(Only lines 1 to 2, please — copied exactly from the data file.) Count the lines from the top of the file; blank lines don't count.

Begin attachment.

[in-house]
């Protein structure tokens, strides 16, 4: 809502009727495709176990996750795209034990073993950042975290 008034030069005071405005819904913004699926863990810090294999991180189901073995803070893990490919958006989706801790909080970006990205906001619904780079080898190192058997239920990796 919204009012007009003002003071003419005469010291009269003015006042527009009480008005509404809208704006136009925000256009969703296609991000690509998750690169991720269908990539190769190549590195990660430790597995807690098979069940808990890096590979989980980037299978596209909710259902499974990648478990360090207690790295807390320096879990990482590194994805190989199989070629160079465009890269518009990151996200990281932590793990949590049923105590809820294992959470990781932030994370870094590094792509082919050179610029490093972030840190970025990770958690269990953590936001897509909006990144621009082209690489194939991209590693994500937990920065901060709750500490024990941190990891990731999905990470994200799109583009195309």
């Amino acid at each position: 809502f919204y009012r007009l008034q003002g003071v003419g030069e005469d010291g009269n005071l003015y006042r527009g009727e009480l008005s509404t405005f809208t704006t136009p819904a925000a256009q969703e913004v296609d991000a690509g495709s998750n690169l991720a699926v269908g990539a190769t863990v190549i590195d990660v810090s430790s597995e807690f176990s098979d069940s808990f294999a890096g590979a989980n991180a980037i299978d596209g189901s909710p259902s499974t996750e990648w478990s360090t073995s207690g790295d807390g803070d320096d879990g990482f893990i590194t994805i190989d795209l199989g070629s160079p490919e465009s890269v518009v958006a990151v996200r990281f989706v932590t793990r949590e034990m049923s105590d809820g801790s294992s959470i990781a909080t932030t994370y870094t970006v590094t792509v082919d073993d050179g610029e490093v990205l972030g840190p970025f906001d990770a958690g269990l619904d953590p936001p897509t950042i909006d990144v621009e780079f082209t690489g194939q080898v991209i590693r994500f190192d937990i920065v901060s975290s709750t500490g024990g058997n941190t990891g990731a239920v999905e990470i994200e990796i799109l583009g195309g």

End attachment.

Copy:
[in-house]
């Protein structure tokens, strides 16, 4: 809502009727495709176990996750795209034990073993950042975290 008034030069005071405005819904913004699926863990810090294999991180189901073995803070893990490919958006989706801790909080970006990205906001619904780079080898190192058997239920990796 919204009012007009003002003071003419005469010291009269003015006042527009009480008005509404809208704006136009925000256009969703296609991000690509998750690169991720269908990539190769190549590195990660430790597995807690098979069940808990890096590979989980980037299978596209909710259902499974990648478990360090207690790295807390320096879990990482590194994805190989199989070629160079465009890269518009990151996200990281932590793990949590049923105590809820294992959470990781932030994370870094590094792509082919050179610029490093972030840190970025990770958690269990953590936001897509909006990144621009082209690489194939991209590693994500937990920065901060709750500490024990941190990891990731999905990470994200799109583009195309």